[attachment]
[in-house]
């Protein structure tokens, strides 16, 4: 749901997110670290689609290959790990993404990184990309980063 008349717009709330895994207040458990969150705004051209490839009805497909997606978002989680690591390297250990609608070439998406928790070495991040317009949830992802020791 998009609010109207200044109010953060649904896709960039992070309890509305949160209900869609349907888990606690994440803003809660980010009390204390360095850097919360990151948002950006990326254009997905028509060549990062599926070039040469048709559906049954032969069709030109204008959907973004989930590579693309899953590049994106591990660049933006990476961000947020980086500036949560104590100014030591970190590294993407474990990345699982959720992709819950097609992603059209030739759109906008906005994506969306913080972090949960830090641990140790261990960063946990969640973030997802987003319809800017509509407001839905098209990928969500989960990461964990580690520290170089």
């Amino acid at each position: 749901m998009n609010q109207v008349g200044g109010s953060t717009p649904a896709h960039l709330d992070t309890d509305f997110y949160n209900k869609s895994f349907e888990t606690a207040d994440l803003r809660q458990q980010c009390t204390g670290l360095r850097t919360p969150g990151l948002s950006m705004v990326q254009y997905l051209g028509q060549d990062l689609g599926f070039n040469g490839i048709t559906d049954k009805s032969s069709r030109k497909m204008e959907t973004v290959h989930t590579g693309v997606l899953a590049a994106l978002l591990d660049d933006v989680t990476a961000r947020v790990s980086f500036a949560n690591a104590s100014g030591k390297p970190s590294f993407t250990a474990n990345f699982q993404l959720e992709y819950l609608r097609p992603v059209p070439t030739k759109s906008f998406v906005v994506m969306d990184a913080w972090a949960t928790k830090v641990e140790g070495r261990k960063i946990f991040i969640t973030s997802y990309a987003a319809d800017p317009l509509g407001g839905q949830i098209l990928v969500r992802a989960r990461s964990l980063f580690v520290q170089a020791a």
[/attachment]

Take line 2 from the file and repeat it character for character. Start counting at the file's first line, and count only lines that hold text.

């Protein structure tokens, strides 16, 4: 749901997110670290689609290959790990993404990184990309980063 008349717009709330895994207040458990969150705004051209490839009805497909997606978002989680690591390297250990609608070439998406928790070495991040317009949830992802020791 998009609010109207200044109010953060649904896709960039992070309890509305949160209900869609349907888990606690994440803003809660980010009390204390360095850097919360990151948002950006990326254009997905028509060549990062599926070039040469048709559906049954032969069709030109204008959907973004989930590579693309899953590049994106591990660049933006990476961000947020980086500036949560104590100014030591970190590294993407474990990345699982959720992709819950097609992603059209030739759109906008906005994506969306913080972090949960830090641990140790261990960063946990969640973030997802987003319809800017509509407001839905098209990928969500989960990461964990580690520290170089």